2 Differences Between the Sciences and Engineering

In this perspective, we are focusing on the problem of reproducible stochastic simulations—and especially ABM simulations—in the context of life and social science applications. We should note important similarities and differences between physical sciences and engineering. Between-subject variability is perhaps the greatest distinction between physical and life sciences. Within-subject variation is also fundamentally different: The multi-scale nature of organisms (and societies) creates variation whose stochastic characterization is more challenging than that of engineering components. Engineering in the presence of turbulence in fluid flow, optical propagation, and combustion are physical and chemical problems that approach the variability challenges of life and social sciences. A key distinguishing factor between physical sciences and engineering on the one hand and life and social sciences on the other is the between-subject variability that complexifies living organisms at nearly every scale of interest. Admittedly with some exceptions, physical systems can often be reduced to components that operate with a high degree of certainty, determinism, and/or uniformity. Living systems are very difficult to reduce to such constituents, a problem that leads many scientists to prefer simulation technologies like ABMs (An et al. 2009; Railsback and Grimm 2012).

3 The Language of Simulation Reproducibility

The term “reproducibility” itself requires some refinement of definition within contexts of experimental and simulation research. For simulations, Axtell et al. (1996) suggested three levels of replication standard: numerical identity, in which simulation comparisons produce numerically identical outcomes; distributional equivalence, in which comparisons demonstrate statistical similarity in repeated simulation outcomes; and relational alignment, in which the results show qualitatively similar relationships between inputs/parameters and outcomes. Generally speaking, for ABMs that use stochastic simulation, numerical identity is too much to expect, and distributional equivalence and relational alignment are the replication standards of primary interest.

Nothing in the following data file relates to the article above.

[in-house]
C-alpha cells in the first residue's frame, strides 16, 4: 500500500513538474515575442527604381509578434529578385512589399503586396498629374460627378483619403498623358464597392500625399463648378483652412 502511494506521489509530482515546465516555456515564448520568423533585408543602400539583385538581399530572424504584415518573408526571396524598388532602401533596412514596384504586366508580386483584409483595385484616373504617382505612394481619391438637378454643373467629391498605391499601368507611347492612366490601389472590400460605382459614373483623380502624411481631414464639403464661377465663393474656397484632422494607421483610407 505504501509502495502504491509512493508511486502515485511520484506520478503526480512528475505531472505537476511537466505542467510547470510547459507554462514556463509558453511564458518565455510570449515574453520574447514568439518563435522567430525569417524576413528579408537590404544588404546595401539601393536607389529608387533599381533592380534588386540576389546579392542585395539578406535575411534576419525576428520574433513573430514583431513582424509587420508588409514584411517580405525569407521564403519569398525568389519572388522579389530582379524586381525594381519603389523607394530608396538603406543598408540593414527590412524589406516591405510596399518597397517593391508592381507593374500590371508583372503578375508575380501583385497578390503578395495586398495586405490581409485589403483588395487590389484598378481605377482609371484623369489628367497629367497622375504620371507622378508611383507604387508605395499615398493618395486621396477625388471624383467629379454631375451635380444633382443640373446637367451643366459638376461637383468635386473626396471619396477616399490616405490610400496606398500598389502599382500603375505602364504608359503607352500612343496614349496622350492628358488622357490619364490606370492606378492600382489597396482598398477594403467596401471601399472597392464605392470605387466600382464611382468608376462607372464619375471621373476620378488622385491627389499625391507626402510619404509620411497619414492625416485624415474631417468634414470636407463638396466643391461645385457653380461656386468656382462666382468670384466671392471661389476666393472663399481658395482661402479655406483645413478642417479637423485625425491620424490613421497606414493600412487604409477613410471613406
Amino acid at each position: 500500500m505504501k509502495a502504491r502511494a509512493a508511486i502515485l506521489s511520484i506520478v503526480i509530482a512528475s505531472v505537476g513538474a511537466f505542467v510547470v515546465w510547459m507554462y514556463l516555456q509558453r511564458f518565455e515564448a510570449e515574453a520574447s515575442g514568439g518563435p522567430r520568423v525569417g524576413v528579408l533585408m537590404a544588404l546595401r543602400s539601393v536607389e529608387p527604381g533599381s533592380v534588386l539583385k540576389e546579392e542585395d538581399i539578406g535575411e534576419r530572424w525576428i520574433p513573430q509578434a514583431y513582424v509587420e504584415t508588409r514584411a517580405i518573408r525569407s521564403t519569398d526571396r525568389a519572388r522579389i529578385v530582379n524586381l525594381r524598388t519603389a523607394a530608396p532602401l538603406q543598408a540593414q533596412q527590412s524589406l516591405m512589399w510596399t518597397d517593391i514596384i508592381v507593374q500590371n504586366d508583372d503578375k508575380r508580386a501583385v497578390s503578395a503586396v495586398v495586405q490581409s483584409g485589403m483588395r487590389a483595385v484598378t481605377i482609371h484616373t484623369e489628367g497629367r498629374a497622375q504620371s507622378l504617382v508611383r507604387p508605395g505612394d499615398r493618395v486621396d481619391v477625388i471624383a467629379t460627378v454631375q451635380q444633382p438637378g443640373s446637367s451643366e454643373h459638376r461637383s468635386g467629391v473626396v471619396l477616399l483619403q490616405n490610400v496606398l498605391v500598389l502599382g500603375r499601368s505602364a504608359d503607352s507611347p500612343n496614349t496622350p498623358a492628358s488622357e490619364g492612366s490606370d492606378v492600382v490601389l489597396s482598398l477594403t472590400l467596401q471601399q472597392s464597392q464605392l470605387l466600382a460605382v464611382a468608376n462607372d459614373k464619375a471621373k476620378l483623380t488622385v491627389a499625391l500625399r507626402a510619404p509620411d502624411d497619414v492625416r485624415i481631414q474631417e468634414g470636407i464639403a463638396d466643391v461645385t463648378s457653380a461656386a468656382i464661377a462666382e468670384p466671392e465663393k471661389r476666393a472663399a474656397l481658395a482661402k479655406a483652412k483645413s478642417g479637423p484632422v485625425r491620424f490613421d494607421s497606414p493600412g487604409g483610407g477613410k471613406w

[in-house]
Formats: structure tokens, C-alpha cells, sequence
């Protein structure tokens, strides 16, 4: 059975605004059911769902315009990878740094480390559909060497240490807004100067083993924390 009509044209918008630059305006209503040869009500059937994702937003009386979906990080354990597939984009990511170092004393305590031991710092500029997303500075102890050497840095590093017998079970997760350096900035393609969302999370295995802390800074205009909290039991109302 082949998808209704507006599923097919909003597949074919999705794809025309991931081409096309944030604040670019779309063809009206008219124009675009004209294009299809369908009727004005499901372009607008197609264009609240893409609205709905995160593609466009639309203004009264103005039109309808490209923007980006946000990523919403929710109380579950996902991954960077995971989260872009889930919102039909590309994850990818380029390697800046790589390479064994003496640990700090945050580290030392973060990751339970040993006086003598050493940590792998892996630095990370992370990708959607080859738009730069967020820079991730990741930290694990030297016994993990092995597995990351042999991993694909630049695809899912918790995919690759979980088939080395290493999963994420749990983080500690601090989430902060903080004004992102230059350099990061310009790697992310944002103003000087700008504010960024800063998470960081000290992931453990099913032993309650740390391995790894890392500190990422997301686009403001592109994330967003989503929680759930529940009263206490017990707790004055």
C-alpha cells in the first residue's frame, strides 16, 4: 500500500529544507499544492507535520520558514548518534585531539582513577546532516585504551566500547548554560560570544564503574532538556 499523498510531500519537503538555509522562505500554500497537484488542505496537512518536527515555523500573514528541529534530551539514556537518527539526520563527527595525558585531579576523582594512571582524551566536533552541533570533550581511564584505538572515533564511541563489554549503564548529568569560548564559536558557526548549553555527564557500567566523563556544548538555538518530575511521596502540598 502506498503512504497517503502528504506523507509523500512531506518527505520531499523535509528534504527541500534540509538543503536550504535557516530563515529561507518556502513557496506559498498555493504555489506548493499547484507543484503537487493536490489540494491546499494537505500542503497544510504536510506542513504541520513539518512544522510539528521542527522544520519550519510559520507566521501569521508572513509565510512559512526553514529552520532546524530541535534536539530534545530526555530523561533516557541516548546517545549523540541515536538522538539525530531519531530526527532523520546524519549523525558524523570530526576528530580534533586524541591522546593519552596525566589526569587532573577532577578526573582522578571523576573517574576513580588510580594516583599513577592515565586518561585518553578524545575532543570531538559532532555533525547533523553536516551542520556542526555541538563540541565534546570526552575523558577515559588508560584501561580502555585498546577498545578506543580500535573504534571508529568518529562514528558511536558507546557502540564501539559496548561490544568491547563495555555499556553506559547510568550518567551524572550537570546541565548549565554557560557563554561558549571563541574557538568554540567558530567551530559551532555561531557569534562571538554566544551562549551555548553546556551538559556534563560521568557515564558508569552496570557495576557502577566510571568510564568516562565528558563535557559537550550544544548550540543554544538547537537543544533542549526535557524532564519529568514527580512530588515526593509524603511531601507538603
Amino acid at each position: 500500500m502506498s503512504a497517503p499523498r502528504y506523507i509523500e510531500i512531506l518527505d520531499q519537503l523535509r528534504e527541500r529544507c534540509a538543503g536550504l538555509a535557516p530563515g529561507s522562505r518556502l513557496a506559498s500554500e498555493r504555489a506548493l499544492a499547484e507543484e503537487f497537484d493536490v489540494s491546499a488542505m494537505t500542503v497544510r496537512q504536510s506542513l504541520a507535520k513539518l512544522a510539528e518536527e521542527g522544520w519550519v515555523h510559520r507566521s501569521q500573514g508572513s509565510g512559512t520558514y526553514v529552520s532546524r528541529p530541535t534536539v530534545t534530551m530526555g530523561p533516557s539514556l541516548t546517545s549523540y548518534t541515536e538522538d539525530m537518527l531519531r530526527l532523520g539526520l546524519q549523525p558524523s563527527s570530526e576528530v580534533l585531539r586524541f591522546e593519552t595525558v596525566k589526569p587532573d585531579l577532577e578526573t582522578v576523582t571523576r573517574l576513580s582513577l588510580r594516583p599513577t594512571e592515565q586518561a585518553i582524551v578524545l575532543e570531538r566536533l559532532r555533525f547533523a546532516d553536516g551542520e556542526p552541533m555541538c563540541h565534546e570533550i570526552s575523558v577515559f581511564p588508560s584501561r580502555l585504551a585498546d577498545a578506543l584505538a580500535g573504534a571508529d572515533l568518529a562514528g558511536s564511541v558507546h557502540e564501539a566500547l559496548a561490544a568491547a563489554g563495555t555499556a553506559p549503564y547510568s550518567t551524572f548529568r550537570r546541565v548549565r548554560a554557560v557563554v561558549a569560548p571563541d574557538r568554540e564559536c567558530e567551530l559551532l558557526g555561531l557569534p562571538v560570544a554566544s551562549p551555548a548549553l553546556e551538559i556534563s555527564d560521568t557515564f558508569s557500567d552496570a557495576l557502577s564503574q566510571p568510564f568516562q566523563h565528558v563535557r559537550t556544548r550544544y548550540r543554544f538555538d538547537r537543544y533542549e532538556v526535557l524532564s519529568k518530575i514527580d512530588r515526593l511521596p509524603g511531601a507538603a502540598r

From setting criteria for attaining reproducibility, we must also clarify our language about the ABM itself. Following Willensky and Rand (2007), we say that an ABM is a dynamic simulation of a population of heterogeneous agents that obey specific rules. A conceptual model is a textual, mathematical, diagrammatic (or combination) description of the agent characterization and processes of rule-based interaction of an ABM. An implementation or operationalization is a formalization of a conceptual modeling into an executable computational format in which numerical output can be derived. Typically, implementation occurs in software.

With notions of reproducibility and model system in place, we turn to the challenges.

4 Where the Problems Lie

Many sources of variability may confound replication studies in experiment and simulation. Willensky and Rand (2007) delineate the following challenges for implementation.
  1. 1.

    Time: A model reconstructed or even rerun at a different time;

  2. 2.

    Hardware: The computational hardware on which an ABM is implemented;

  3. 3.

    Languages: The software environment or programming language used to construct an implementation;

  4. 4.

    Toolkits: Programming libraries used in conjunction with language to construct an implementation;